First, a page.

Funding Feminism: Monied Women, Philanthropy, and the Women's Movement, 1870-1967

Funding Feminism: Monied Women, Philanthropy, and the Women's Movement, 1870-1967

Funding Feminism: Monied Women, Philanthropy, and the Women's Movement, 1870-1967

Funding Feminism: Monied Women, Philanthropy, and the Women's Movement, 1870-1967

Synopsis

Joan Marie Johnson examines an understudied dimension of women's history in the United States: how a group of affluent white women from the late nineteenth through the mid-twentieth centuries advanced the status of all women through acts of philanthropy. This cadre of activists included Phoebe Hearst, the mother of William Randolph Hearst; Grace Dodge, granddaughter of Wall Street "Merchant Prince" William Earle Dodge; and Ava Belmont, who married into the Vanderbilt family fortune. Motivated by their own experiences with sexism, and focusing on women's need for economic independence, these benefactors sought to expand women's access to higher education, promote suffrage, and champion reproductive rights, as well as to provide assistance to working-class women. In a time when women still wielded limited political power, philanthropy was perhaps the most potent tool they had. But even as these wealthy women exercised considerable influence, their activism had significant limits. As Johnson argues, restrictions tied to their giving engendered resentment and jeopardized efforts to establish coalitions across racial and class lines.

As the struggle for full economic and political power and self-determination for women continues today, this history reveals how generous women helped shape the movement. And Johnson shows us that tensions over wealth and power that persist in the modern movement have deep historical roots.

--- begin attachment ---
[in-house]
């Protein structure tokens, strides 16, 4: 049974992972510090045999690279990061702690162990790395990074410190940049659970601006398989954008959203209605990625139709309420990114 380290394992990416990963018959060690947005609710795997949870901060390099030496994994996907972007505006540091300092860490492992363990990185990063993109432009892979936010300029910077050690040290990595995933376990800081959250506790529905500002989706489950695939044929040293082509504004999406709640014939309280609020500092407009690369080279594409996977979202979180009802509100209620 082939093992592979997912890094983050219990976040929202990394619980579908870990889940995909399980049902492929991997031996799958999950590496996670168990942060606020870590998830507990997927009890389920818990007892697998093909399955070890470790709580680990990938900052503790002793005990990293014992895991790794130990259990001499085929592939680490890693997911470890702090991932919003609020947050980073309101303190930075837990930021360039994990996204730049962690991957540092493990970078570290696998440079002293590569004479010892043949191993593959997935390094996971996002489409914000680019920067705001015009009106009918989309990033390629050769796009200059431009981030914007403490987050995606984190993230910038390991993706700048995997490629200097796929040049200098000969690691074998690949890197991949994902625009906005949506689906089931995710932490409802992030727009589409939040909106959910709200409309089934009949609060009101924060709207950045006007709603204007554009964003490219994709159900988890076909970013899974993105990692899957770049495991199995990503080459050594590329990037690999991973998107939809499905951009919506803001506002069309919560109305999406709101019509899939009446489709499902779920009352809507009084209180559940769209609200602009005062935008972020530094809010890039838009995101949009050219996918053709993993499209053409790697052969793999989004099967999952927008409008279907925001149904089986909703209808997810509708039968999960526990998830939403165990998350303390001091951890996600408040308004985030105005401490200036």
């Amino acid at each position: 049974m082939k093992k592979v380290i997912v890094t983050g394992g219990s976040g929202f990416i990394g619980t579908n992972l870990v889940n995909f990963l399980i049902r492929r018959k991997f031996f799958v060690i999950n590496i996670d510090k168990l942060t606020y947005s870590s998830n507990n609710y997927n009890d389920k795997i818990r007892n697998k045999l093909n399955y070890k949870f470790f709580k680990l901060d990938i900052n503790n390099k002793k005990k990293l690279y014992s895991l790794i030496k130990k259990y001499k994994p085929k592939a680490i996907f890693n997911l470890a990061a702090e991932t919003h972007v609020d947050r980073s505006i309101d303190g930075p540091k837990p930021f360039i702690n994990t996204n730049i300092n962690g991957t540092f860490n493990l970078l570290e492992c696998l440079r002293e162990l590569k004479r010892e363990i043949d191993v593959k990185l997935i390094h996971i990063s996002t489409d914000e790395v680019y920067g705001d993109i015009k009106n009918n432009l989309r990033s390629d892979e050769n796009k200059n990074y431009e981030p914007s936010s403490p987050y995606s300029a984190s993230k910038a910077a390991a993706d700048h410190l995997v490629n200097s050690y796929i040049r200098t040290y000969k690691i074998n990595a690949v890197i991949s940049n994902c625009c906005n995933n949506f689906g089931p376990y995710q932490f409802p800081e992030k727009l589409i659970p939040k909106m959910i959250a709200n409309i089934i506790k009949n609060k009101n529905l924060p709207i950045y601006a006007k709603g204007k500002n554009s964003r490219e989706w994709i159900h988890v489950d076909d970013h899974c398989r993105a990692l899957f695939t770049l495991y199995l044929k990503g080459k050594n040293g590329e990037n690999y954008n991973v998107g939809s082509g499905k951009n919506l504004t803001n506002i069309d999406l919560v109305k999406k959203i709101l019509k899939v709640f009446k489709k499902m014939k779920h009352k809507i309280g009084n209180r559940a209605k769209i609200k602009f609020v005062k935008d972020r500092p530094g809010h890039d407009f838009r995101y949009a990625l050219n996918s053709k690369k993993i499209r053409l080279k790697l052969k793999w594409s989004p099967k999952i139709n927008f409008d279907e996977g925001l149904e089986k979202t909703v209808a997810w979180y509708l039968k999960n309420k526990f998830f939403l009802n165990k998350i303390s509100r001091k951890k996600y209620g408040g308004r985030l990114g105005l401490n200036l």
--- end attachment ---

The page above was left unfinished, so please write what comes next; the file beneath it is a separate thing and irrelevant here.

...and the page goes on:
Excerpt

Women are learning something men have traditionally understood:
money provides access.

—Karen D. Stone

Philanthropy lies at the heart of women’s history.

—Kathleen D. McCarthy

Over the first six decades of the twentieth century, Katharine Dexter McCormick wrote checks totaling millions of dollars to advance political, economic, and personal freedom and independence for women. She gave her time and money to the woman suffrage movement, funded a dormitory for women at the Massachusetts Institute of Technology (MIT) to encourage women’s education in science, and almost single-handedly financed the development of the birth control pill. McCormick opposed the militant tactics of some suffragists—such as picketing the White House—which were bankrolled by another woman, Alva Belmont, a southerner who stunned New York society when she divorced William K. Vanderbilt, inheritor of the Vanderbilt fortune. With her flair for the dramatic, Belmont brought crucial publicity to the woman suffrage movement and wielded power with her money, giving tens of thousands of dollars to the national suffrage associations under certain conditions—for example, that organization offices be moved; that she be given a leadership position; and, later, that the movement focus on international women’s rights. Mary Garrett, another generous supporter of the suffrage movement, also understood the coercive power of philanthropy, paying the salary of the dean at Bryn Mawr College—but only if that dean was her partner, M. Carey Thomas—and orchestrating a half-million-dollar gift to Johns Hopkins University to open a medical school, with the condition that the school admit women. These monied women, and many like them, understood that their money gave them clout in society at a time when most women held little power.

Women have a long though underappreciated history of using large financial donations to make social change, in particular to support the women’s rights movement. This book explores how wealthy women from the late nineteenth through the mid-twentieth centuries wielded their money to gain . . .

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